La Crosse ELCA bishop grieves Ethiopian church’s severing ties

2013-02-16T00:45:00Z 2013-02-16T09:58:57Z La Crosse ELCA bishop grieves Ethiopian church’s severing tiesBy MIKE TIGHE | La Crosse Tribune
February 16, 2013 12:45 am  • 

The head of the La Crosse Area Synod of the Evangelical Lutheran Church in America laments an Ethiopian Lutheran church body’s decision to sever ties with the ELCA and other churches over the same-sex marriage issue.

Bishop James Arends’ sorrow arises from the fact that the La Crosse synod has a companion synod in Ethiopia that it has supported for 22 years and where it routinely sends teaching pastors.

“Many in our synod are experiencing grief over the possibility of losing friends and ministries and are concerned about projects we have been supporting,” Arends said.

The La Crosse synod, which has 38,000 members in 74 congregations in a 10-county area, is a companion to the Central Synod of the 5 million-member Ethiopian Evangelical Church Mekane Yesus. The Ethiopian church’s General Assembly recently cut off such relationships with the 4.2-million member ELCA and the Church of Sweden, among others.

At issue is a sexuality statement the ELCA passed in 2009 giving its 10,000-plus congregations leeway on their stances on same-sex marriages and gay pastors, Arends said.

Congregational views can range from declaring homosexuality wrong to “recognizing publicly accountable, lifelong, monogamous, same-gender relationships,” he said.

The Ethiopian church leaders “officially said they believe we are stepping outside of biblical guidance,” Arends said.

The La Crosse synod’s projects in Ethiopia include being the primary supporter of the library at a Christian college, donating thousands of books to the library and student pastors; backing two clinics; and helping care for children orphaned because their parents had AIDS, Arends said.

As a companion synod, he said, “Our goal is to walk together in ways we find to share ministry.”

Acknowledging the Ethiopian church’s stance against homosexuality, “We don’t send gay members on delegations, and we don’t send gay pastors as teaching pastors,” Arends said.

Arends has traveled to Ethiopia three times as part of La Crosse synod delegations, including a 2011 trip marking the 50th anniversary of the Ethiopian church. He was scheduled to be leading a delegation there now, but the trip was canceled because of the split.

The Ethiopian General Assembly said ELCA leaders “should not be invited for any spiritual ministries of this church,” and vice versa.

The Rev. Wakseyoum Idossa, president of the Ethiopian Evangelical Church Mekane Yesus, lived in the La Crosse synod in 2003-04 as part of his work for a doctorate in pastoral care, Arends said. Fekadu Benga, who directs the Ethiopian church’s university ministries department, taught in congregations here in 2008.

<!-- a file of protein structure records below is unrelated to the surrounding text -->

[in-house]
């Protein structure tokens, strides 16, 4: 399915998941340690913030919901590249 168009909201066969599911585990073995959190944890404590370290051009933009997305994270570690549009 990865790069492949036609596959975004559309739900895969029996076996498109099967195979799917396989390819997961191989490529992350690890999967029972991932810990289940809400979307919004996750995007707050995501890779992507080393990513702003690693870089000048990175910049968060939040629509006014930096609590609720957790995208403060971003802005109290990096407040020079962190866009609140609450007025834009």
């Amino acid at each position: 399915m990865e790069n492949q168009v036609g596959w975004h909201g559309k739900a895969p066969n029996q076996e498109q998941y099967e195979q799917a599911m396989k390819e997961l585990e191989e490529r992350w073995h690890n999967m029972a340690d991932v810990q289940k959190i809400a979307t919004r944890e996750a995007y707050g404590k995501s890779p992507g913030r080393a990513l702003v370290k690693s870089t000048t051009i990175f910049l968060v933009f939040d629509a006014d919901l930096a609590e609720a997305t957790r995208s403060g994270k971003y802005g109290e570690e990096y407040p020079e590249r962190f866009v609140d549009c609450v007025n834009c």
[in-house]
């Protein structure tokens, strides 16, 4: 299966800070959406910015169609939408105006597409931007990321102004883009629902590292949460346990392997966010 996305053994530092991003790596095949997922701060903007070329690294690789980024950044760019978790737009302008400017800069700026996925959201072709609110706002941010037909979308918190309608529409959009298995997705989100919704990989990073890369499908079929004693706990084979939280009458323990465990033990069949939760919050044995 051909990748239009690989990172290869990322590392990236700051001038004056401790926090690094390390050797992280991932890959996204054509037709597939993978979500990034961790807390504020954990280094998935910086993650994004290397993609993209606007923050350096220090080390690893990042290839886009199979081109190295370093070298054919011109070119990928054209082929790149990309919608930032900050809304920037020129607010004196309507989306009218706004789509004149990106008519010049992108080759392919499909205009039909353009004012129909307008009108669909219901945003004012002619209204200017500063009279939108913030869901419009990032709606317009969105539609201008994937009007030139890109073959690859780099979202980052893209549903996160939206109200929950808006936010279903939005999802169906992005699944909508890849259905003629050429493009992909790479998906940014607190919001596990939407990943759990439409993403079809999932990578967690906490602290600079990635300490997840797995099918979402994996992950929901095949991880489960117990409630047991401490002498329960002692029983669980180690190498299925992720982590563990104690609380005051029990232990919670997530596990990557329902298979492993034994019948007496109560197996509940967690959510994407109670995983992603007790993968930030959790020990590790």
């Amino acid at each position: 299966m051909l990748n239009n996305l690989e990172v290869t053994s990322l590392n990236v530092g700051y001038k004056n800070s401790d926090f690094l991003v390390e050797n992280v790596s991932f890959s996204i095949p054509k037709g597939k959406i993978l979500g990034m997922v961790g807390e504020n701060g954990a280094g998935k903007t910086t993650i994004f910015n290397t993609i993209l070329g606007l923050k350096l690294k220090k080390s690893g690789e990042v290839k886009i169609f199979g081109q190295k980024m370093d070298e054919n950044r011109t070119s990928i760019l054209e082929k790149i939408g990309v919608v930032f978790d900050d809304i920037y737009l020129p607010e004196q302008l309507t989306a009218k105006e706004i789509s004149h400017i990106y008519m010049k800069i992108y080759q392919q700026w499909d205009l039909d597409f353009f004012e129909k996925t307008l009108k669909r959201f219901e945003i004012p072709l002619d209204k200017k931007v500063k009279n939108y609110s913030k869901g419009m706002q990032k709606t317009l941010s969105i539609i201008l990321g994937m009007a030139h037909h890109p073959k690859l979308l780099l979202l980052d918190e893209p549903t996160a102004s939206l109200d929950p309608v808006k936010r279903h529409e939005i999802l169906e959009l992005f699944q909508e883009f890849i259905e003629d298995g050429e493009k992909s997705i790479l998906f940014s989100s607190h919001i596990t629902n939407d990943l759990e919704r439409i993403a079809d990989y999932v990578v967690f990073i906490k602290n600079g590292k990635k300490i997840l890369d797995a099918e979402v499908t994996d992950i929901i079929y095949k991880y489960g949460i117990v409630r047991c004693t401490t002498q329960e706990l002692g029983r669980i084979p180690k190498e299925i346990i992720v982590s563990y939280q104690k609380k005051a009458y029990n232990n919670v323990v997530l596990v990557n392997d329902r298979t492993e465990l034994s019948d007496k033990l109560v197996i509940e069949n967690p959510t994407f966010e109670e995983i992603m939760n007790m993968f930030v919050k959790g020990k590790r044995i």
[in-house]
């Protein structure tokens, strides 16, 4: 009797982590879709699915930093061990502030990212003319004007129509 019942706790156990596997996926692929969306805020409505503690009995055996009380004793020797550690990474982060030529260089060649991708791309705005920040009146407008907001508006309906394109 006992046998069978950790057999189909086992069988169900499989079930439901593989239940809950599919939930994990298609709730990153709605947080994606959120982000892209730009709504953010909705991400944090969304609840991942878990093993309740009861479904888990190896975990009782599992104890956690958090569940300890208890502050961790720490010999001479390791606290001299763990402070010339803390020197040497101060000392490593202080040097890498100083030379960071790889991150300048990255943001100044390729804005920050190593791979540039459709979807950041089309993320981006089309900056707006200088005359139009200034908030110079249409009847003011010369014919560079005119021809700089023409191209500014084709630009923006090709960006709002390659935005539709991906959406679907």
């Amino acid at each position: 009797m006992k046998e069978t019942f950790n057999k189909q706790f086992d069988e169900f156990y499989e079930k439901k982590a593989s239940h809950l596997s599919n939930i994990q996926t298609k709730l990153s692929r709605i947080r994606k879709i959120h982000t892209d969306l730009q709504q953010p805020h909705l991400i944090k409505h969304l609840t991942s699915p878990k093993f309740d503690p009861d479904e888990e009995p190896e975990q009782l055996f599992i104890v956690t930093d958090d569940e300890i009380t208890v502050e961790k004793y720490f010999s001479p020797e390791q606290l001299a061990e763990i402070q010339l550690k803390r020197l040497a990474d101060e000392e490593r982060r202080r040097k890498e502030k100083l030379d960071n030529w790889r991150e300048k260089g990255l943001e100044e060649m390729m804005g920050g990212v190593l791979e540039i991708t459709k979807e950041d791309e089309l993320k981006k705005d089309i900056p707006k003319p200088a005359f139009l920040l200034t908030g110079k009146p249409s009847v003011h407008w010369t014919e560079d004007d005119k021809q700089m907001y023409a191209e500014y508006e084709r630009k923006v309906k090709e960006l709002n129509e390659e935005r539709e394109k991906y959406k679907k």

Of the severed ties, Arends said, “I hope this isn’t final, but it’s not going to be a quick turnaround.”

The Rev. Rafael Malpica Padilla, executive director of the ELCA’s Global Mission, also expressed hope that the split can be resolved.

While the Ethiopian assembly is “closing the door to this partnership, (the ELCA and the Church of Sweden) are not locking the doors from our side,” Malpica Padilla said. “It is my hope that, in the near future, we will again walk together in Christian love. We will do this not because of doctrinal agreements or consensus, but because the Gospel compels us to do so.”

Copyright 2015 La Crosse Tribune. All rights reserved. This material may not be published, broadcast, rewritten or redistributed.

(4) Comments

  1. God First
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    God First - February 23, 2013 4:59 pm
    Ethiopia is one of the first countries to receive the Gospel - well before Europe or North America - and has a Christian tradition going back well over 2000 years. There are churches going back 2000 years in Ethiopia, to a time when Americans or Europeans didn't even know what a 'church' was. Ethiopia may well be the country that holds up the unadulterated word of God for the future generations.
    We are to love homosexuals, but, why do they become Bible teachers (pastors etc) when they do not believe what's in the Bible? Ethiopia has made the right decision. ELCA is a people pleaser, modifying their doctrine to suit the itching ears of post-modern people. No wonder a lot of Christians are leaving ELCA and other such institutions.
  2. Gambrinus
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    Gambrinus - February 17, 2013 12:07 am
    What exactly did the ministers who voted for this doctrinal change expect was going to happen? Are there any liberal denominations not losing membership?
  3. Nastysmell
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    Nastysmell - February 16, 2013 1:48 pm
    At least a backward country like Ethiopia knows what equipment to put in what place. The human design works well untill you use it in an unatural way.
  4. justpat
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    justpat - February 16, 2013 8:35 am
    We should be thanking God that the Ethiopian church leaders have a clear understanding of the changeless Word Of God, also known as the Holy Bible.
    Quote from article: "Acknowledging the Ethiopian church’s stance against homosexuality, “We don’t send gay members on delegations, and we don’t send gay pastors as teaching pastors,” Arends said." BUT-you still believe and teach that homosexuality is not a sin even though the Bible states that it is. It also states that we should not share fellowship with those who willingly embrace sin after they have been told it is a sin.
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